Using the scraper to micro plane the Cedar top.
The outline of the headstock shape drawn on the neck.
Random orbital sanders are efficient tools – all you have to do is guide them.
The Master grade Western Red Cedar top is extremely stiff with very tight annular rings so I plan to bring the center thickness to 130 thousandths of an inch (130/1000″). I am using accurate calipers to measure the starting thickness. I will create a gradient from the center to the perimeter of the top, bringing the perimeter to 100/1000″.
Measuring the starting thickness of the Cedar top.
Using my Performax drum sander, I carefully remove thin layers from the top. It takes over 100 trips through the sander to arrive at 140/1000″. I will use a random orbital sander, a scraper, and sanding blocks to achieve the final thickness but this will happen after joining.
Thicknessing using the drum sander.
The bookmatched top pieces need to be joined using a butt joint. This is an extremely important join as the top radiates as a whole and the join should never fail with the continual stress exerted by the movements of the top. In order to ensure the stability of the join, I prepare each Cedar half using a trim router and 1/4″ straight bit. I run the router several times along the edge of each piece. To test the evenness, I hold the two pieces together in front of a bright light source to see if there is any “candeling” (any light showing through). Fortunately, the first candeling test is successful.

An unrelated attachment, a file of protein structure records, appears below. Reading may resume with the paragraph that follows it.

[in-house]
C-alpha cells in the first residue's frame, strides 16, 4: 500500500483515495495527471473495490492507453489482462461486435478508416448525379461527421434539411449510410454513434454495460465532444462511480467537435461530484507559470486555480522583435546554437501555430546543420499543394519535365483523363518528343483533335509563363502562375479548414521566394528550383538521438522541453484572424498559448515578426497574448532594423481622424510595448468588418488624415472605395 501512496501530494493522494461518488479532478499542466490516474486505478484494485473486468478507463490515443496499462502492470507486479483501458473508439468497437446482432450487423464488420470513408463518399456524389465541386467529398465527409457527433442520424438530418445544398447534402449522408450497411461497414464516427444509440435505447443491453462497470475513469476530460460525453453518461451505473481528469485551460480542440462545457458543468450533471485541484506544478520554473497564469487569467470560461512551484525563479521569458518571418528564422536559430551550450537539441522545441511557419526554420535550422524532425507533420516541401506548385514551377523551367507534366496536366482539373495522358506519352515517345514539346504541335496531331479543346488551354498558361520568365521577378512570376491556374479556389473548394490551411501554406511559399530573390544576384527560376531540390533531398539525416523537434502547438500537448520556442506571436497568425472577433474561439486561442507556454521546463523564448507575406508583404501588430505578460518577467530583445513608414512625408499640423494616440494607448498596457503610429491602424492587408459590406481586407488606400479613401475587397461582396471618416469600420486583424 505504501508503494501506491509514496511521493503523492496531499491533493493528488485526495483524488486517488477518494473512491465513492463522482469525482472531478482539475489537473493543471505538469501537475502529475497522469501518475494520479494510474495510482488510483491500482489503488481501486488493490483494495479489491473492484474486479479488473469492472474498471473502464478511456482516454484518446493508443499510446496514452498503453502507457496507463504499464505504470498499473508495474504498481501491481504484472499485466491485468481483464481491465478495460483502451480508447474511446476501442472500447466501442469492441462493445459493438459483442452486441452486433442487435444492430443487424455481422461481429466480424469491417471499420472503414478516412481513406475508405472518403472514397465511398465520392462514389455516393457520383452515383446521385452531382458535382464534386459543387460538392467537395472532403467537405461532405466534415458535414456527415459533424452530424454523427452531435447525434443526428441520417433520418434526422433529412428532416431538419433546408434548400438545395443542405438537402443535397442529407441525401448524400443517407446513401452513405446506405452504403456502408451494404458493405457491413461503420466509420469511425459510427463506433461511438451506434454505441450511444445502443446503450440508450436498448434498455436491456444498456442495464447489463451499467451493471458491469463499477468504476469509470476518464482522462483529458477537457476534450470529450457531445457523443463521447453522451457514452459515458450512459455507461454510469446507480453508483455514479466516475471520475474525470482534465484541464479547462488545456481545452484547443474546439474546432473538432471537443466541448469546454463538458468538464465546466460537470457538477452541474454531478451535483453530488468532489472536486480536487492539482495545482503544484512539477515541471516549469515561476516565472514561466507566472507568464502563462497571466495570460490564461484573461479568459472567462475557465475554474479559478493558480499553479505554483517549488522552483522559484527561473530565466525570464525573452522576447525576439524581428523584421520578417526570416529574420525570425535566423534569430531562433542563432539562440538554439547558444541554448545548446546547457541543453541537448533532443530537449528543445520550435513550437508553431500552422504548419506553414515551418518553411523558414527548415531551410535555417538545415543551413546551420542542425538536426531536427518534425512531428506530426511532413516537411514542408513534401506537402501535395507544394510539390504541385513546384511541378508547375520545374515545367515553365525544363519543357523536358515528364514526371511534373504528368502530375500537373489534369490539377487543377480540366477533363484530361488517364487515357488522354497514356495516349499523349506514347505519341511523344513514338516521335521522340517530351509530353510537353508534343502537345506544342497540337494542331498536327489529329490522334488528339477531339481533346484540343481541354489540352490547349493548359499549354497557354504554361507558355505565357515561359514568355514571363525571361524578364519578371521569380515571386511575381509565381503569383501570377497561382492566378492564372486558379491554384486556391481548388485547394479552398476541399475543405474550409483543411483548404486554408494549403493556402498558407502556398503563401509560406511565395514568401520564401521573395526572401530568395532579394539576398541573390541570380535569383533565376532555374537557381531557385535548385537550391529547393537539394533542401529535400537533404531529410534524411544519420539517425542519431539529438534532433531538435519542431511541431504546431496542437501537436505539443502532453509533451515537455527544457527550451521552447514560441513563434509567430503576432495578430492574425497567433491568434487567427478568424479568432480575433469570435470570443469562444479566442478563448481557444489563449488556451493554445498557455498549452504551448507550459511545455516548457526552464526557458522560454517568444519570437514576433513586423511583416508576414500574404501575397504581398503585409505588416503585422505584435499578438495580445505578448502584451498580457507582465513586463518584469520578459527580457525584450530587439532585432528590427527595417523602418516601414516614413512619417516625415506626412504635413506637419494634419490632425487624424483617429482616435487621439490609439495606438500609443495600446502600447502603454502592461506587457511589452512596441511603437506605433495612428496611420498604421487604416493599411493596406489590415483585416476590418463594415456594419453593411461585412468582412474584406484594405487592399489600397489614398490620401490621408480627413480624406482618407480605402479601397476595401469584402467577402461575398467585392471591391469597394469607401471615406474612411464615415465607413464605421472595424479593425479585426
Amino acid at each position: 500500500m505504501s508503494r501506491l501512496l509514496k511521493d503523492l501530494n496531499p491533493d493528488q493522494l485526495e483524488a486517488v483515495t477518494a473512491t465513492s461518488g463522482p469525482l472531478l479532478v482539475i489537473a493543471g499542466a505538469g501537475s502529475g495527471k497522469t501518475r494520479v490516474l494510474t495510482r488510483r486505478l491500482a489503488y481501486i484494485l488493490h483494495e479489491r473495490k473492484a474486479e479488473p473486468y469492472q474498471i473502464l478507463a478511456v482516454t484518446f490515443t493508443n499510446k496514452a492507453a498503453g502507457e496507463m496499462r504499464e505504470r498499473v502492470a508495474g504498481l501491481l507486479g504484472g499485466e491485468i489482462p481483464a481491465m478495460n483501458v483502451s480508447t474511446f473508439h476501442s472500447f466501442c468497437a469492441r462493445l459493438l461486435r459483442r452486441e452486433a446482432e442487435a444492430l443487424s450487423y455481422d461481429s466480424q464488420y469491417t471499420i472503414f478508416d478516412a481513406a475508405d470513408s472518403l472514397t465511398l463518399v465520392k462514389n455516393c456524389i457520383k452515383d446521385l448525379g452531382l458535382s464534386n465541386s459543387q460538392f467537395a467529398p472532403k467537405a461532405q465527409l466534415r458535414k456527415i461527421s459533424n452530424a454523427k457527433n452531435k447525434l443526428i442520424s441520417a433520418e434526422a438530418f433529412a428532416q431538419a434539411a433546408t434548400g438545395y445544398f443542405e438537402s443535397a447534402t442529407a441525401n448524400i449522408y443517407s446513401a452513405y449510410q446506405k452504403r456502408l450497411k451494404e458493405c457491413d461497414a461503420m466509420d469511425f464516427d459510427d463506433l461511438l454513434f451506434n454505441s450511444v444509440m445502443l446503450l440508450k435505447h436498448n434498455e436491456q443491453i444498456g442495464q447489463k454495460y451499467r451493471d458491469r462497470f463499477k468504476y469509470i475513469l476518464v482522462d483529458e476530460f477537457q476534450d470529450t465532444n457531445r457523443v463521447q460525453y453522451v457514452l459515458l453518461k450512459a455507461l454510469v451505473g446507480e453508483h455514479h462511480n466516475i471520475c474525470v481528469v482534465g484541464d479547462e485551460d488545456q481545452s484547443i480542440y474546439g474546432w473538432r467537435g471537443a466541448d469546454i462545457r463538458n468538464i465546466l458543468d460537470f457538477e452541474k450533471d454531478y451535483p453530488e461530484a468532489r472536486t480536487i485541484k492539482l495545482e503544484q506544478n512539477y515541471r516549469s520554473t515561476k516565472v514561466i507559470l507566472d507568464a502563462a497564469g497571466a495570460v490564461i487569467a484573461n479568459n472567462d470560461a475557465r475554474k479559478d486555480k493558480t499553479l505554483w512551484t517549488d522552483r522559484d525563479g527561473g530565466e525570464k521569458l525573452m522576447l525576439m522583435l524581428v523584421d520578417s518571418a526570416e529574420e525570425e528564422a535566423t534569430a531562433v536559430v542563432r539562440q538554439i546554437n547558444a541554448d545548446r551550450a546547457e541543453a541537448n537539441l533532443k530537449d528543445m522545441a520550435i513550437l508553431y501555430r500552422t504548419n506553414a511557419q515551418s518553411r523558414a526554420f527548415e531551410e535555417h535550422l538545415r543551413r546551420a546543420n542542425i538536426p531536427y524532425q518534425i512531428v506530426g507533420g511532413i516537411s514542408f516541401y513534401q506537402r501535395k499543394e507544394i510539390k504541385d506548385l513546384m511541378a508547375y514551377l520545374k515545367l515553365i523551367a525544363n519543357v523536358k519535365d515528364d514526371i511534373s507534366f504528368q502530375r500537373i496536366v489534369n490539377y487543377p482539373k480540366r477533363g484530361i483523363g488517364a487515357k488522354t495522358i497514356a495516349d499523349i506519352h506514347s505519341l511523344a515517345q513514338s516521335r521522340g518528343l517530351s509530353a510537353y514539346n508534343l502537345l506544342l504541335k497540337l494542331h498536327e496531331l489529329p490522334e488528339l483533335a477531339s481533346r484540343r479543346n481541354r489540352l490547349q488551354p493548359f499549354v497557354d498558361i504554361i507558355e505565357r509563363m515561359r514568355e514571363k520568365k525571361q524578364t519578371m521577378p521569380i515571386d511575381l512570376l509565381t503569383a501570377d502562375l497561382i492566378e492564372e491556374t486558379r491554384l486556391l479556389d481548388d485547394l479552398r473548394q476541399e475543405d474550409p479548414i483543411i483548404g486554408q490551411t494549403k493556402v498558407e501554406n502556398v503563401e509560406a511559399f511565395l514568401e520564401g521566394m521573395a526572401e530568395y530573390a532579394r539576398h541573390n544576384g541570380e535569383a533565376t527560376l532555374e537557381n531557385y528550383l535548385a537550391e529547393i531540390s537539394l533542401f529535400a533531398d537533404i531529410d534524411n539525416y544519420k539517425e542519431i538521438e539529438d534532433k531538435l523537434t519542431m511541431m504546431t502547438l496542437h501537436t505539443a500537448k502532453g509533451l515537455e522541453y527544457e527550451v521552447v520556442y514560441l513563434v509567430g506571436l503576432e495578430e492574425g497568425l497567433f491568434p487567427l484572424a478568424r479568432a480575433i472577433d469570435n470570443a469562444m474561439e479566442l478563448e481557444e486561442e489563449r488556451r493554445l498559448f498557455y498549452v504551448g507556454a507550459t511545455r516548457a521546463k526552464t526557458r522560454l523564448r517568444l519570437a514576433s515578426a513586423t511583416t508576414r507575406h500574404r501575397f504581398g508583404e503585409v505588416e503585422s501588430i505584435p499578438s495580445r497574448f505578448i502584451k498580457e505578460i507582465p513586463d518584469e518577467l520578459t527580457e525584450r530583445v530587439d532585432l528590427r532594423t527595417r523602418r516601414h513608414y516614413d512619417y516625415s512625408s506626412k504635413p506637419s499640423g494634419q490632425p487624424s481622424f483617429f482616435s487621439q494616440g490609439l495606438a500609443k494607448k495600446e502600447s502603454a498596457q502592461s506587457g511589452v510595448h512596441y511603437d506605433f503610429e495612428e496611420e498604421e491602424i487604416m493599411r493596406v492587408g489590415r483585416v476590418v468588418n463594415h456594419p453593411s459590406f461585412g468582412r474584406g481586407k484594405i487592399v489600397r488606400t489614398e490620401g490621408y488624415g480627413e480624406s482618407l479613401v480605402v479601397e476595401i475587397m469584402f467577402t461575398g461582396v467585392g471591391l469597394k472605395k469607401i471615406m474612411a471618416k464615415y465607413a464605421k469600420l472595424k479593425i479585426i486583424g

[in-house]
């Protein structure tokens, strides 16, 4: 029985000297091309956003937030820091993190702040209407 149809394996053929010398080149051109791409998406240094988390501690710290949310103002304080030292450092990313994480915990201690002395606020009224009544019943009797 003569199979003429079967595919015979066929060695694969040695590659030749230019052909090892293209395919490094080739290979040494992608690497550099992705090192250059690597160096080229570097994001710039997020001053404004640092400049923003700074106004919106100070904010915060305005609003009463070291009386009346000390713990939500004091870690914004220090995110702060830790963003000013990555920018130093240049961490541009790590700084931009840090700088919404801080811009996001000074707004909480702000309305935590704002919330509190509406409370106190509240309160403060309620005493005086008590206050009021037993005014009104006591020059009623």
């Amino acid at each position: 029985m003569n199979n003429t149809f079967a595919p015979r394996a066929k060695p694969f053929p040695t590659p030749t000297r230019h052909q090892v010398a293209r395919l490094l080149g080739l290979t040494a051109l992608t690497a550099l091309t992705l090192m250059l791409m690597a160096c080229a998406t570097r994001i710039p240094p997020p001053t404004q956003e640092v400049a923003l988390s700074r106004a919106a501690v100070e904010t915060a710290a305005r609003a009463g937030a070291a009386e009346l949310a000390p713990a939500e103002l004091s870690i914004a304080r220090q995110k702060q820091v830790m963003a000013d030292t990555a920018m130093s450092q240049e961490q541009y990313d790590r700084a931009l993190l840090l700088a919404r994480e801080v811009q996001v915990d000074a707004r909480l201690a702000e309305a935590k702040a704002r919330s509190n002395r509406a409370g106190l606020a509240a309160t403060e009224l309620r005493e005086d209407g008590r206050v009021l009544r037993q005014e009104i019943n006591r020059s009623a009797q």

Using the trim router and routing jig to prepare for the top join.
Using rope to join the top pieces together.
To join the top pieces, I use a method developed by Spanish luthiers over 200 years ago. I built a jig that uses rope to pull together two thin pieces of wood while keeping them flat. I apply a thin line of glue on each side, place it in the jig, and wrap several runs of rope in four positions along the width of the top. I then insert Mahogany wedges under the rope to pull the tops together by tightening the rope.
Inserting Mahogany wedges under the ropes to tighten.
The Cedar top glued and drying in the joining jig.
The headstock outer veneer is Ziricote to match the back and sides. I sandwiched light Maple veneer between the Ziricote and deep green dyed Ash veneers and glued it to the headstock. The deep green veneer, although only 1/32″ thick, will help contrast dark Zirocote to the Mahogany. I often use Ebony for this but I feel the deep green will look beautiful behind the Waverly tuners.
Clamping the headstock veneers
Today I routed a channel for the truss rod and then fashioned a Mahogany spline to cover the rod and couple the spline to the neck. I then drilled two holes through the end of the neck to accommodate the two barrel bolts that will eventually assist in joining the neck to the body. Next I used the table saw and my neck jig to cut out the tenon. I cut a 5 degree angle at the neck end that will be parallel to the body end. Preparing the Ziricote headstock veneer is the next step.
Overhead view of the neck, bolt on tenon and truss rod.
Another view of the tenon.